We learn much about seven churches’ problems in Revelation 2-3. Five of the seven addresses include the command to repent, by the way: Ephesus for lost love, Pergamum for failing to confront false teachers, Thyratira for allowing sin in the church, and Sardis for sleeping. But the last church addressed, the lukewarm Laodiceans, may be the closest parallel to us. Their presumed spiritual prosperity was really poverty, and Jesus implored them to be zealous and repent.
How can we fix our broken hearts, our broken churches, and our broken culture? Is it possible for our souls to be spiritually rich and righteous? Is it possible for our churches to be spiritually hot and bright lights in our culture? The answer is a resounding Yes! And what we need is repentance.
Things are not good, yet we are indifferent, and worse, ignorant of our indifference. We often fail to see sin for what it really is. Sin deceives us, offering us substitute, short-term joy of second-rate quality. Our churches suffer as a result. As our personal interests are worldly, so are our corporate programs. As our souls are apathetic, our local bodies grow perilously anemic.
We need a change. We need repentance. We need Augustine. Similar to today, “The congregations who heard Augustine preach were not exceptionally sinful. Rather, they were firmly rooted in long-established attitudes, in ways of life and ideas, to which Christianity was peripheral” (Peter Brown, Augustine of Hippo, 247). He “preached to men who thought they knew what the Christian life consisted of” (ibid., 244).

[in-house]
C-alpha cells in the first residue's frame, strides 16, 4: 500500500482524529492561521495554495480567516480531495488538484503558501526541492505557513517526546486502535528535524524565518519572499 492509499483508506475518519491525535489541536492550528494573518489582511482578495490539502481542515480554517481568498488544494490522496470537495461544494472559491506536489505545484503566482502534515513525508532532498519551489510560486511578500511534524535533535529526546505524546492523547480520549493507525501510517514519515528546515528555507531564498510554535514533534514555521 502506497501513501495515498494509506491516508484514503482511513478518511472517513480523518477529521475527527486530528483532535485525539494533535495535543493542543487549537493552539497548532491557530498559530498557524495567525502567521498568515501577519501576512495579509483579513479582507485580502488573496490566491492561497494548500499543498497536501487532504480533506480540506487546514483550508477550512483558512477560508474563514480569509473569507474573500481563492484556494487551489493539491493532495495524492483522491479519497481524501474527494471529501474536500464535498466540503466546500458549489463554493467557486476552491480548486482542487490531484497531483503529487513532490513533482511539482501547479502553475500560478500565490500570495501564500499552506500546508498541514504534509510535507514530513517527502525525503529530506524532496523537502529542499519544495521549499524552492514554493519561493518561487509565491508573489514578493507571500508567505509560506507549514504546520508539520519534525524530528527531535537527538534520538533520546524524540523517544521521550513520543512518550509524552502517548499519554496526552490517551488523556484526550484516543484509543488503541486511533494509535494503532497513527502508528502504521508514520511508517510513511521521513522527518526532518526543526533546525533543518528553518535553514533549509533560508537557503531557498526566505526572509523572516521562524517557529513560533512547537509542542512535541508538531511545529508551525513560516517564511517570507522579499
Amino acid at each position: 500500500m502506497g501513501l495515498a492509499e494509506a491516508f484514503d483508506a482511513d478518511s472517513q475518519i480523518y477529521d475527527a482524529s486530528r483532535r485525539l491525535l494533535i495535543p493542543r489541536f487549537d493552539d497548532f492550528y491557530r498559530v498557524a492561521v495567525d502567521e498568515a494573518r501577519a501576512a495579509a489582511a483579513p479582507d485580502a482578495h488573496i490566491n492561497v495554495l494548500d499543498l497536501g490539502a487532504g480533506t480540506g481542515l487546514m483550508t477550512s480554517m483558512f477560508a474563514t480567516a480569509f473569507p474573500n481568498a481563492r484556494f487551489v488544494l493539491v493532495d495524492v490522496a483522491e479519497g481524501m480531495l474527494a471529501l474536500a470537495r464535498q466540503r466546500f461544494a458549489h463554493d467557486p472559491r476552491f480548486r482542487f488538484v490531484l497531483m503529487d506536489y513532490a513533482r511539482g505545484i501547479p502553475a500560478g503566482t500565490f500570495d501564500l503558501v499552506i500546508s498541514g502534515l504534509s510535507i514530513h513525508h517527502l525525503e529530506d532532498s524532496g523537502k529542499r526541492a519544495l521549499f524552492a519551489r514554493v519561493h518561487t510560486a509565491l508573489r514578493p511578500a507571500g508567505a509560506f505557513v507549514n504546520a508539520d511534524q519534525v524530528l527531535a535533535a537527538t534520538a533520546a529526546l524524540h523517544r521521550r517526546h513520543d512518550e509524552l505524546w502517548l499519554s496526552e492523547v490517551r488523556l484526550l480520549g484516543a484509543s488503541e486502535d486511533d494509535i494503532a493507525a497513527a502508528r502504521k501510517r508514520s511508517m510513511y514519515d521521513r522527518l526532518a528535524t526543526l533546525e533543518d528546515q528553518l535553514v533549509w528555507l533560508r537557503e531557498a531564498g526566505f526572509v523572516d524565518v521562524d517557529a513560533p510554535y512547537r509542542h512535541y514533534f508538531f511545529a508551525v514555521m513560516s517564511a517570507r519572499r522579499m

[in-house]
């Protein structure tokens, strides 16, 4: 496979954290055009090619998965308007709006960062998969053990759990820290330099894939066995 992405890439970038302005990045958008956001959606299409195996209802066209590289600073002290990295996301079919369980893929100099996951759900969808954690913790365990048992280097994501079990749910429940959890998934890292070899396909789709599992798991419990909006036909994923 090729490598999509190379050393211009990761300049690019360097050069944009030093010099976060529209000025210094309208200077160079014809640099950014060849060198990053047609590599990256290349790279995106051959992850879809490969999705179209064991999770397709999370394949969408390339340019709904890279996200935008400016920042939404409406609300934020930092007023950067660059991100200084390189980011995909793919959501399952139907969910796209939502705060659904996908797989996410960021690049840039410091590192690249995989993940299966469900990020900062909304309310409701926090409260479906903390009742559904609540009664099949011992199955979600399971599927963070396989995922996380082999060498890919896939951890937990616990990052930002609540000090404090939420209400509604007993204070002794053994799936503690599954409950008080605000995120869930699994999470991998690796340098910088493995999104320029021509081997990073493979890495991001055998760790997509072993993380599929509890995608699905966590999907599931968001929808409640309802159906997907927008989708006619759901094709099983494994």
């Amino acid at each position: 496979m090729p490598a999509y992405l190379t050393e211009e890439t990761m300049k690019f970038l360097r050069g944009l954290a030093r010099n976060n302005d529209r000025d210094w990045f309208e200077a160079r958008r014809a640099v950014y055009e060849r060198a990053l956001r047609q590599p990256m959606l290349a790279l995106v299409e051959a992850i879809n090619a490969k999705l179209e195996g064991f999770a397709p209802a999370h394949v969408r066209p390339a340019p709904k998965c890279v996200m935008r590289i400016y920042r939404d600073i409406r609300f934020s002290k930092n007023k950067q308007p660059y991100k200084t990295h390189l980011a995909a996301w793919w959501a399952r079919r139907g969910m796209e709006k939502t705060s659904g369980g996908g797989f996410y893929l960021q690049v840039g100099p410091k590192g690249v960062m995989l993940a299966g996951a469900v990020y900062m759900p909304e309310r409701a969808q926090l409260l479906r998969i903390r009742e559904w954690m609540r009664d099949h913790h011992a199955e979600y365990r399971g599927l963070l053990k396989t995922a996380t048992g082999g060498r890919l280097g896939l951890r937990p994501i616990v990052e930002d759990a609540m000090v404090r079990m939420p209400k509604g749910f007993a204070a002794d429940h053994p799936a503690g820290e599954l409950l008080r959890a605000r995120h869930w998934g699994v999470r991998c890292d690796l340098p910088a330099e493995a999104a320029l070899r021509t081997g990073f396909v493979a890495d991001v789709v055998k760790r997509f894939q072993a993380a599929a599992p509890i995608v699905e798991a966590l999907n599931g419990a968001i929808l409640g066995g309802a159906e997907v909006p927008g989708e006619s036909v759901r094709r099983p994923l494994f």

Maybe more than anyone else in church history, Augustine of Hippo wrestled with blinding, joy-stealing sin. He was afraid to let loose of his lusts for fear that he would lose joy.
But in his Confessions, Augustine described God’s sovereign reproof and loving discipline that lead him to repentance. We will consider his life and his teaching, throughout this continuing series, as someone outside our century, who may give us perspective and remedy for the problems in our own day. By God’s grace, we may have our eyes opened. Or, as John wrote in Revelation 3:22,
He who has an ear, let him hear what the Spirit says to the churches.